Value of college for millennials - KALB-TV News Channel 5 & CBS 2

Value of college for millennials

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(NBC) -- The cost of going to college may never have seemed more daunting — but the payout may never have been more rewarding.

An older millennial with a college degree is earning a median full-time salary of $45,500 a year — $17,500 more than the median salary of $28,000 for full-time workers with just a high school diploma, a new Pew Research Center report finds.

That's the largest pay disparity between young high school- and college-educated workers in at least four generations, the report released Tuesday finds.

It's also further evidence that people with less education are at higher risk of getting left behind in the economic recovery.

"It's too bad that anybody's getting left behind, but the patterns are such that, at this point, it's gone definitely in the direction of favoring the college graduates," said Christopher Avery, a professor of public policy at Harvard Kennedy School who wasn't involved in the Pew study.

A higher salary is not the only way in which the Pew report found that a college degree is paying off for older millennials, which they defined as being between the ages of 25 and 32.

Pew's analysis of government data found that the unemployment rate for 25- to 32-year-olds with just a high school diploma was 12.2 percent in the spring of 2013, compared to an unemployment rate of just 3.8 percent for those with at least a college degree.

That college degree also appears to be keeping more people out of poverty. Nearly 22 percent of people in that age range with just a high school diploma were living in poverty, compared to barely 6 percent of those with a bachelor's degree.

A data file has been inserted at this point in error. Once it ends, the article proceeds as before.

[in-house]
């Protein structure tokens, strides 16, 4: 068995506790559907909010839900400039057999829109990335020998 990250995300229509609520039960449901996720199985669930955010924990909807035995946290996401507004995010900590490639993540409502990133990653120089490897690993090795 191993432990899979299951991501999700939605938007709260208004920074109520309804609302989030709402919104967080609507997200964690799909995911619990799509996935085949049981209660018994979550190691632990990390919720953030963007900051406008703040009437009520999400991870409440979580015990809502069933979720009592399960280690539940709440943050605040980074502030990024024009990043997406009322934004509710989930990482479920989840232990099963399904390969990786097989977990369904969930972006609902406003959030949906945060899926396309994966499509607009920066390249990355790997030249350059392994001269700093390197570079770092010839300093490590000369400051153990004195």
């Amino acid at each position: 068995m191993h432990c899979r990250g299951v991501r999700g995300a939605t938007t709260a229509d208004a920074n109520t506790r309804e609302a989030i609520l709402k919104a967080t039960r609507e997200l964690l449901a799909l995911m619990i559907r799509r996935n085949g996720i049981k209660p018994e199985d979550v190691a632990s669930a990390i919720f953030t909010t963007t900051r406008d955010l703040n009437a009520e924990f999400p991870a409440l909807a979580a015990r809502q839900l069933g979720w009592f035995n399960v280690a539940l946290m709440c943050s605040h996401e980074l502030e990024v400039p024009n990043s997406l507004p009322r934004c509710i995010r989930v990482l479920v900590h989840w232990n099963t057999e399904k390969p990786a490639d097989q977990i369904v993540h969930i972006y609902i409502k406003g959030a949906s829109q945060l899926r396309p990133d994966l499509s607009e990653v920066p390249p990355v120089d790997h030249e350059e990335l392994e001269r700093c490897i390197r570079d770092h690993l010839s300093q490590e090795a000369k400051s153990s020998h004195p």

The Pew report comes amid growing concerns over the nation's burgeoning student loan debt, which has topped $1 trillion, according to government estimates. The high debt burden has caused many people to question whether it's still worth it to go to college.

The Pew researchers found that the vast majority of millennials with at least a college degree thought that their degrees had already paid off, even if they had borrowed money to go to school.

Avery, the Harvard professor, said his research has shown that taking on some student loan debt is still generally worth the reward of education, as long as the student borrows a reasonable amount of money and earns a degree. But it can backfire if the student drops out without finishing the degree, and ends up with high debt but little education to show for it. That's especially common among people who go to for-profit universities, he said.

Other research has shown that what you study in college, and what you plan to do after college, also makes a big difference.

A U.S. Census Bureau report on lifetime earnings, which used data through 2011, found that a person with a college degree can expect to earn about $2.4 million over a 40-year career. That's more than $1 million more than a person with just a high school diploma can expect to earn in that period, according to the analysis of median full-time salaries.

But, the Census Bureau report found, the pay boost was generally much stronger for people with a job in fields such as engineering or computing than for college graduates in the education or service professions.

Still, Avery noted that there are other benefits to a college degree. He said other research has shown that college graduates are happier in their jobs than those without a college degree, even if their earnings aren't that different. He said that's evidence that there are other career benefits to going to college, such as the ability to land a more pleasant job in a field you enjoy.

The Pew data reinforced that as well. The center's survey of about 500 currently employed 25- to 32-year-olds found that 53 percent of those with a college degree were very satisfied with their jobs, compared to 37 percent of those without a college degree.

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